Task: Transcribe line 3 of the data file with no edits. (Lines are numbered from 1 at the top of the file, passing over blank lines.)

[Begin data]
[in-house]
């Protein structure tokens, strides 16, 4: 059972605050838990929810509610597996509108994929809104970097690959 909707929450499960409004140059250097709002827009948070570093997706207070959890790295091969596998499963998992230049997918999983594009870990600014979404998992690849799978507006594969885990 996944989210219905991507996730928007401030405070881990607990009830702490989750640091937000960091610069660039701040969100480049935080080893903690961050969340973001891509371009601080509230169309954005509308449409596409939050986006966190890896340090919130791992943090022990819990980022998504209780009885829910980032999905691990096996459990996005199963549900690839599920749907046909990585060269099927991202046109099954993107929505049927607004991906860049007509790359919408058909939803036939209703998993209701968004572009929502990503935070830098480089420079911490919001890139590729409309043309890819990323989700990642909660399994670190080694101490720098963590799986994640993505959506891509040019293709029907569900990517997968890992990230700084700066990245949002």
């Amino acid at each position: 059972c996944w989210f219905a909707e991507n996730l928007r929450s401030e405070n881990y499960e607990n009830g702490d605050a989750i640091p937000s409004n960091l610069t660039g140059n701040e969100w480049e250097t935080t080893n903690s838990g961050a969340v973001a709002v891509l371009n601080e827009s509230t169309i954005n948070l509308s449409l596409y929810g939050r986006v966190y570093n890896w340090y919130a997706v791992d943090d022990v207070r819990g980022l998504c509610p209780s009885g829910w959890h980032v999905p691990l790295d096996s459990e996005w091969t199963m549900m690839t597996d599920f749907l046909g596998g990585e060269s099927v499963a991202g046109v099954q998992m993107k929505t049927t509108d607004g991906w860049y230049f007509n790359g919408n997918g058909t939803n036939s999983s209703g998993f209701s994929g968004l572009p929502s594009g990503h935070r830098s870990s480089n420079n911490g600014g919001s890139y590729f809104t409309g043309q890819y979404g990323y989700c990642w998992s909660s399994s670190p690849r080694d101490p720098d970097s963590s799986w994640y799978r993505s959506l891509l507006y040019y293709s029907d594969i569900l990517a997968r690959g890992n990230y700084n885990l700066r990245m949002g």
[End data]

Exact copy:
């Amino acid at each position: 059972c996944w989210f219905a909707e991507n996730l928007r929450s401030e405070n881990y499960e607990n009830g702490d605050a989750i640091p937000s409004n960091l610069t660039g140059n701040e969100w480049e250097t935080t080893n903690s838990g961050a969340v973001a709002v891509l371009n601080e827009s509230t169309i954005n948070l509308s449409l596409y929810g939050r986006v966190y570093n890896w340090y919130a997706v791992d943090d022990v207070r819990g980022l998504c509610p209780s009885g829910w959890h980032v999905p691990l790295d096996s459990e996005w091969t199963m549900m690839t597996d599920f749907l046909g596998g990585e060269s099927v499963a991202g046109v099954q998992m993107k929505t049927t509108d607004g991906w860049y230049f007509n790359g919408n997918g058909t939803n036939s999983s209703g998993f209701s994929g968004l572009p929502s594009g990503h935070r830098s870990s480089n420079n911490g600014g919001s890139y590729f809104t409309g043309q890819y979404g990323y989700c990642w998992s909660s399994s670190p690849r080694d101490p720098d970097s963590s799986w994640y799978r993505s959506l891509l507006y040019y293709s029907d594969i569900l990517a997968r690959g890992n990230y700084n885990l700066r990245m949002g």